Dr. Jill James has agreed to co-chair the Autism Research Institute's Scientific Advisory Panel (SAP). The SAP chooses presentations for the ARI think tank and for the science track of our conferences, and guides science-related decisions at ARI. Professor Jim Adams, co-chair of the SAP, commented, "Jill James has done extraordinary work in establishing methylation, glutathione, and oxidative stress problems in children with autism, and in demonstrating that folinic acid and methyl-B12 supplementation is largely able to correct those problems. This is some of the most important work done in both finding metabolic problems in children with autism and in determining how to treat them."
Dr. James is a Professor in the Department of Pediatrics, Section of Developmental Disabilities, and the Director of the Metabolic Genomics Laboratory at the Arkansas Children's Hospital Research Institute. She received her B.S. degree in Biology from Mills College, and her Ph.D. degree in Nutritional Biochemistry from UCLA. Her research career has been devoted to defining gene-nutrient interactions that increase susceptibility to cancer, Down syndrome, birth defects, and most recently, autism. She has published over 130 peer-reviewed papers and recently received the American Society for Nutritional Sciences award for innovative research contributing to the understanding of human nutrition. She is currently funded by a five-year NIH grant entitled "Metabolic biomarkers of autism: predictive potential and genetic susceptibility," a grant for the Department of Defense entitled "Autism as a vulnerability phenotype," and a grant from Autism Speaks for the "Arkansas Autism Treatment Network"; she is also conducting a double-blind placebo-controlled study of broad spectrum vitamin and mineral supplementation in children with autism.
Dr. James said, "I am excited to have this opportunity to work with the dedicated physicians and scientists on the SAP to keep raising the bar for science at ARI."
CAARC advocates for autism legislation aimed at immediate relief and future prevention
Four years ago, Congress passed S 483, "The Combating Autism Act of 2006," authorizing more than $700 million dollars through 2011. On September 30, 2011 the sun will officially set on S483 and any new Federal autism spending must be authorized under new legislation.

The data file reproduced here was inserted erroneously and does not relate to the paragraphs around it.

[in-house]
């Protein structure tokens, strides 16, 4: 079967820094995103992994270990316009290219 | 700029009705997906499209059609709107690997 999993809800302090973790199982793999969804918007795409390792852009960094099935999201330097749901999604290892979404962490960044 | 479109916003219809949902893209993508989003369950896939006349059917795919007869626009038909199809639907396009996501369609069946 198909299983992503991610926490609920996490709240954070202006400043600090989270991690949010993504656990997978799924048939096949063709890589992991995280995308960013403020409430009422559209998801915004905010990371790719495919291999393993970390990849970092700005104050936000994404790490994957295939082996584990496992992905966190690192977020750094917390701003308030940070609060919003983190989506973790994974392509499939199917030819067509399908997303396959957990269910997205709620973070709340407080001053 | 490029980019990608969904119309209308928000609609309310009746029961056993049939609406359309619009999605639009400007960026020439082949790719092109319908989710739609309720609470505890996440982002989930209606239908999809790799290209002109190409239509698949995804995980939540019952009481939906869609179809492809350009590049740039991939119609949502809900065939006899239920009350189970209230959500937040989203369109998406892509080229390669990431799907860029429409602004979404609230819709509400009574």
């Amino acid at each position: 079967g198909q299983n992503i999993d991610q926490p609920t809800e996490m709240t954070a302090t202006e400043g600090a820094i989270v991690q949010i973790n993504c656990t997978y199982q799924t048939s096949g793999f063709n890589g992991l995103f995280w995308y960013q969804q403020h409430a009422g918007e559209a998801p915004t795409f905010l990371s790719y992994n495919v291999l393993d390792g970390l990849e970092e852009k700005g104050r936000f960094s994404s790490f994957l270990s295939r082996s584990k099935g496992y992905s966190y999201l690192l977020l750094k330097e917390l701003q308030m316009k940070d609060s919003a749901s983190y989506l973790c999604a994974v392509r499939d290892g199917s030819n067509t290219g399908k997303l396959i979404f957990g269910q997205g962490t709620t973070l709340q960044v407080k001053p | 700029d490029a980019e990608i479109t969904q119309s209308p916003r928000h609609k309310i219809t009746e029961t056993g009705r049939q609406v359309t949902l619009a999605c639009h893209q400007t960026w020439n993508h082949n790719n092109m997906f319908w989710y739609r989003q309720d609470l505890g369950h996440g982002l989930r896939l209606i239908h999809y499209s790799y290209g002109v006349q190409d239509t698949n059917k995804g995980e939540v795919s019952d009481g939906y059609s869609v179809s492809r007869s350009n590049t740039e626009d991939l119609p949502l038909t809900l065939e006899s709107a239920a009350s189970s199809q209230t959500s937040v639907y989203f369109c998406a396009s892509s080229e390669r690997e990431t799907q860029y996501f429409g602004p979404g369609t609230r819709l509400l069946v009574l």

The Combating Autism Act Reauthorization Coalition (CAARC) represents thousands of families from all walks of life, whose children range from toddlers to adults, and who have diverse needs, but share the common goal of improving the lives of their loved ones with autism.
Together, we can design and reauthorize the best possible federal legislation that provides critically needed direct services along with usable research that can address both the immediate needs of individual with autism and their families, and help prevent new families from facing the costs, health burdens and lost opportunities that come with an autism diagnosis. We invite you to join us in this opportunity to meet the needs of Americans with autism. We are advocating for legislation that will:
- Recognize that our country faces a national public health emergency.
- Direct increased resources for a lifespan of autism services through established services infrastructure at the state level.
- Dedicate federal research to strategic research that can halt the autism epidemic in its tracks.
- Conduct autism surveillance with the scope, timeliness and rigor appropriate to the need.
- Focus strategic new research in areas that can yield meaningful near term results.
- Keep individuals with autism safe from accidental death and injury.
- Prevent harmful restraint and seclusion of autistic individuals.
- Address critical gaps in vaccine safety research and policy governance.
- End health insurance discrimination against individuals with autism.
- Develop autism policy with an open, transparent approach.
Contact information, an updated list of organizational members, and relevant documents can be found at CAACoalition.org.
Puzzle Pieces to Support Research